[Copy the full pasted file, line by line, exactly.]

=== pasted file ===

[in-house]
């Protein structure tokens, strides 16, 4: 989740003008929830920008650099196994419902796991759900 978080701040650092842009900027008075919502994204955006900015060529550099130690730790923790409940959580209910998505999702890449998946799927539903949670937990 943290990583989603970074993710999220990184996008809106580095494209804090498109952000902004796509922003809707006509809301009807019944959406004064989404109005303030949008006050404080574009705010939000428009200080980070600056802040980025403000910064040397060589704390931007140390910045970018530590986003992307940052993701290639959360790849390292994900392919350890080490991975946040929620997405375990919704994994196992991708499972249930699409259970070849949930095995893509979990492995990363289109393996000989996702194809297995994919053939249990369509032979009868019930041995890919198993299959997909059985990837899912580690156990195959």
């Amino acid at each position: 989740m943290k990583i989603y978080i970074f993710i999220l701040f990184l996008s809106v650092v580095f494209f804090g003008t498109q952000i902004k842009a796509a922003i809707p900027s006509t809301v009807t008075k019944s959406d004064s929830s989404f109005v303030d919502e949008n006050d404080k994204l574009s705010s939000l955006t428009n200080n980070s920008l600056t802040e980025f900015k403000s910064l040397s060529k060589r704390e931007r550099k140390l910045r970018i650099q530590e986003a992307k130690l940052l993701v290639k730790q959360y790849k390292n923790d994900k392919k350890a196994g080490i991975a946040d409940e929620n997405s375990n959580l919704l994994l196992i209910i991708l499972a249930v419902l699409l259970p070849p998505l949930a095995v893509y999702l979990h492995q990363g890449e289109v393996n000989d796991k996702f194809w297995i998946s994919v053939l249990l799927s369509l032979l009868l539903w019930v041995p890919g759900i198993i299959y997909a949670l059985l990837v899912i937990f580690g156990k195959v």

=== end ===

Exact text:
[in-house]
């Protein structure tokens, strides 16, 4: 989740003008929830920008650099196994419902796991759900 978080701040650092842009900027008075919502994204955006900015060529550099130690730790923790409940959580209910998505999702890449998946799927539903949670937990 943290990583989603970074993710999220990184996008809106580095494209804090498109952000902004796509922003809707006509809301009807019944959406004064989404109005303030949008006050404080574009705010939000428009200080980070600056802040980025403000910064040397060589704390931007140390910045970018530590986003992307940052993701290639959360790849390292994900392919350890080490991975946040929620997405375990919704994994196992991708499972249930699409259970070849949930095995893509979990492995990363289109393996000989996702194809297995994919053939249990369509032979009868019930041995890919198993299959997909059985990837899912580690156990195959």
């Amino acid at each position: 989740m943290k990583i989603y978080i970074f993710i999220l701040f990184l996008s809106v650092v580095f494209f804090g003008t498109q952000i902004k842009a796509a922003i809707p900027s006509t809301v009807t008075k019944s959406d004064s929830s989404f109005v303030d919502e949008n006050d404080k994204l574009s705010s939000l955006t428009n200080n980070s920008l600056t802040e980025f900015k403000s910064l040397s060529k060589r704390e931007r550099k140390l910045r970018i650099q530590e986003a992307k130690l940052l993701v290639k730790q959360y790849k390292n923790d994900k392919k350890a196994g080490i991975a946040d409940e929620n997405s375990n959580l919704l994994l196992i209910i991708l499972a249930v419902l699409l259970p070849p998505l949930a095995v893509y999702l979990h492995q990363g890449e289109v393996n000989d796991k996702f194809w297995i998946s994919v053939l249990l799927s369509l032979l009868l539903w019930v041995p890919g759900i198993i299959y997909a949670l059985l990837v899912i937990f580690g156990k195959v």